Foster care transforms lives - not just for the children in care but for foster carers and their families.

Kate and Mike Hall, who live on a farm just outside Piddletrenthide, have been fostering children for more than nine years and Kate said it changed their lives.

"Of course it does," she said. "It's an intrusion on your life in truth but I've learnt so much about myself. It really does help you expand yourself as well as change the life of a young person."

Fostering was something the couple always wanted to do and Kate said it's the little things that make fostering so rewarding.

"Sometimes it can be the first time you have a conversation and they make eye contact or the first time they manage to sit down and have dinner with us or go to school and actually stay at school. It's seeing the small steps, seeing them test you out and begin to take a few risks - it's those things that make a difference."

Over the years they have offered different kinds of fostering places to teenagers - from respite stays to long term placements - and Kate said she's lost count of how many youngsters have come to stay.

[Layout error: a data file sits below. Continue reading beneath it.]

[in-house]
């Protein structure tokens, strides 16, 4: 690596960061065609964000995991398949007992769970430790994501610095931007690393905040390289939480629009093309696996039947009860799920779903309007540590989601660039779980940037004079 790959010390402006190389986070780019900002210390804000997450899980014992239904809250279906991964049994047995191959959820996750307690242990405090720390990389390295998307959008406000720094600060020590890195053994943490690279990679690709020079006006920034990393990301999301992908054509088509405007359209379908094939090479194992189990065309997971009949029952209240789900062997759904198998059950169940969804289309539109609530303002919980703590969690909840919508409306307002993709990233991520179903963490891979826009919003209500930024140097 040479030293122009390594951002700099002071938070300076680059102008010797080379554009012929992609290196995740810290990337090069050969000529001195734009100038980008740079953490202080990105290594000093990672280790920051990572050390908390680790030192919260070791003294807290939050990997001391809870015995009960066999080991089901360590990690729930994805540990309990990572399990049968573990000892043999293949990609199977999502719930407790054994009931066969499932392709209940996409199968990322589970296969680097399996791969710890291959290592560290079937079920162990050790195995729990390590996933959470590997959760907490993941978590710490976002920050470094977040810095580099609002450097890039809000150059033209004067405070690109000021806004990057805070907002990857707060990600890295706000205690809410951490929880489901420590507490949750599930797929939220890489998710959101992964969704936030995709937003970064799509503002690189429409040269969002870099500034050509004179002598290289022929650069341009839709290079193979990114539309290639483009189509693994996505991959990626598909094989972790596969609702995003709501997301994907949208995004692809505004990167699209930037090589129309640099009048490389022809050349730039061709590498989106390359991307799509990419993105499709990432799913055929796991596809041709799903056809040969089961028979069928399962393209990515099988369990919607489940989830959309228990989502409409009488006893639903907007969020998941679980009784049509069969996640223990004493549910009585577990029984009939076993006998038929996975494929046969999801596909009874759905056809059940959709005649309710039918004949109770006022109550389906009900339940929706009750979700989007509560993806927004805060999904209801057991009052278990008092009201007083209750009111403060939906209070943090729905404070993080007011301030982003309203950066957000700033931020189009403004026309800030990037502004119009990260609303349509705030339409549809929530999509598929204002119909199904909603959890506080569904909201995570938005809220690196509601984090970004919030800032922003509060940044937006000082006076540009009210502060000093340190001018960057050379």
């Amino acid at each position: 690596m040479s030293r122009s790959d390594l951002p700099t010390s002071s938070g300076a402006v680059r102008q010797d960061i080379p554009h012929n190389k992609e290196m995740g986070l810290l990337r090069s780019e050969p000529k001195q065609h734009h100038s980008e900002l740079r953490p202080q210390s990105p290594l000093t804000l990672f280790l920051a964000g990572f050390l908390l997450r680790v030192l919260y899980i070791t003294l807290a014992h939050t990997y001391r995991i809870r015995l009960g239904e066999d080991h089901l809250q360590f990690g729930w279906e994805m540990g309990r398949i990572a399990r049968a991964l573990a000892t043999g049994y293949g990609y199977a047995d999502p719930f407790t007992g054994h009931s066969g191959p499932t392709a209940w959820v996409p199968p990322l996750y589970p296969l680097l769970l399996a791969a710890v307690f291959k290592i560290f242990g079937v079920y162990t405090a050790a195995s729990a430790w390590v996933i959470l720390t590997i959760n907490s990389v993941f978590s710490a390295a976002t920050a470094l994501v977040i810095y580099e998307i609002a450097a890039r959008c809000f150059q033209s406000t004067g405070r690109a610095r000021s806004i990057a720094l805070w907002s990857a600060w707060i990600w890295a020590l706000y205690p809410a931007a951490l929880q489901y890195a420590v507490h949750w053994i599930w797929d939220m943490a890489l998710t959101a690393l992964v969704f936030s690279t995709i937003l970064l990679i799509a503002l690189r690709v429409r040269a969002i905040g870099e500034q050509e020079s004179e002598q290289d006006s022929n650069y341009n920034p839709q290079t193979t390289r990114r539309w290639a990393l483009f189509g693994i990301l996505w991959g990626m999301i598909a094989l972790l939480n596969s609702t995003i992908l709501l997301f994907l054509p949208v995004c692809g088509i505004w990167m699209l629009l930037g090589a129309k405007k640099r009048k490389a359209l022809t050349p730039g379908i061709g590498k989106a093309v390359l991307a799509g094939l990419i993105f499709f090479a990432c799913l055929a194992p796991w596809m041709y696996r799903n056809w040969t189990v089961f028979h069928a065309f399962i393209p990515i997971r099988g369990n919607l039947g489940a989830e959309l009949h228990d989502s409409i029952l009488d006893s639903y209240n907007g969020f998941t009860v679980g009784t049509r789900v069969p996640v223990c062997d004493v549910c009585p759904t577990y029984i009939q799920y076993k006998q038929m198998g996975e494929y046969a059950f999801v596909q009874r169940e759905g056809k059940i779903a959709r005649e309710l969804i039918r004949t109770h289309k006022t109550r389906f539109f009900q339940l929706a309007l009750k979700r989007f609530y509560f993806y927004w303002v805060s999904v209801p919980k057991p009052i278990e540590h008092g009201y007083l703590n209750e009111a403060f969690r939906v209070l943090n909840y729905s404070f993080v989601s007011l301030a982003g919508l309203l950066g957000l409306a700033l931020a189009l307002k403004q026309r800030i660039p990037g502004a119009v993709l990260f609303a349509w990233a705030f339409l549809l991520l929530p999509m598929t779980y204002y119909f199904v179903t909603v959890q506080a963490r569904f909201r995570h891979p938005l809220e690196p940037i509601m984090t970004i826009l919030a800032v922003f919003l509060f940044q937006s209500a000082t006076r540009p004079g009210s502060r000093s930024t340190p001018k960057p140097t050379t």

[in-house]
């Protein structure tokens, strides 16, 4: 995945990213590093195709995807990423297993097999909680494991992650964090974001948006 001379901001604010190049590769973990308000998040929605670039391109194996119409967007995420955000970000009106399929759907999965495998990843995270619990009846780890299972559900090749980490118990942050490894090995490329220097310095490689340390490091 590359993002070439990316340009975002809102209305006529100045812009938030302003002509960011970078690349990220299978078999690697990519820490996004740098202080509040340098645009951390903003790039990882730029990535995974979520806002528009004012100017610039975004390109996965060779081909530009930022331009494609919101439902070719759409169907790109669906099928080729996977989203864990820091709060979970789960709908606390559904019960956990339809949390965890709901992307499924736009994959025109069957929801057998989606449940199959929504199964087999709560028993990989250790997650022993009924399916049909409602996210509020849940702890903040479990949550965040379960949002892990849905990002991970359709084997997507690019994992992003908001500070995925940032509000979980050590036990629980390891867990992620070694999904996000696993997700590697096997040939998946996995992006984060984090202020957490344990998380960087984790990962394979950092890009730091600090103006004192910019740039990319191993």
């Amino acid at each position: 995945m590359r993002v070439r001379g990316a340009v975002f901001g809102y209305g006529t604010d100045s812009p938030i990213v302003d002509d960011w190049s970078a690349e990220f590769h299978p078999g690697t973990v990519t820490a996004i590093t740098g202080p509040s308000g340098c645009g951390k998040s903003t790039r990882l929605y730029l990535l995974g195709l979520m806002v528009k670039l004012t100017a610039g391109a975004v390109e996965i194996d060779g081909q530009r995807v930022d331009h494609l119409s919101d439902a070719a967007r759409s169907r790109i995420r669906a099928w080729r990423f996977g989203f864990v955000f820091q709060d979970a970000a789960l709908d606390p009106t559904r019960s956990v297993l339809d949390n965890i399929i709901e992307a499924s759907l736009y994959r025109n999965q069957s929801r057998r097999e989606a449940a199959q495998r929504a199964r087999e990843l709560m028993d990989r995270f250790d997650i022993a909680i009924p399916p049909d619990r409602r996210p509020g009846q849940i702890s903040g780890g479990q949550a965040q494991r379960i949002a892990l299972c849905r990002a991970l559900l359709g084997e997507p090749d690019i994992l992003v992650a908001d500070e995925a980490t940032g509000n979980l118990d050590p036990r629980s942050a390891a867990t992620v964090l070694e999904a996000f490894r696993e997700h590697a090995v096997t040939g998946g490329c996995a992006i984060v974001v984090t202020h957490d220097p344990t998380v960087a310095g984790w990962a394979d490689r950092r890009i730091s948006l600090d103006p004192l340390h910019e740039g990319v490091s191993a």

"We're still in touch with some of the young people who have moved on from us and it's nice when they call up for a chat - you feel like you've had a positive impact when they still want contact and to ask for advice."

Kate said it is not always smooth sailing, and the emotional side of fostering can be difficult. 

"When they leave you for whatever reason you don't always know where they've gone. You build up a relationship with them so you want to know they are doing well and not knowing can be hard.

"Some have had awful experiences, whether that's abuse or neglect and they don't trust adults. It can be a very slow process. The first year is often them just settling in and testing you to see whether you are going to leave them."

Last year, Kate and Mike took on a new challenge when they offered a permanent foster place to an eight-year-old girl.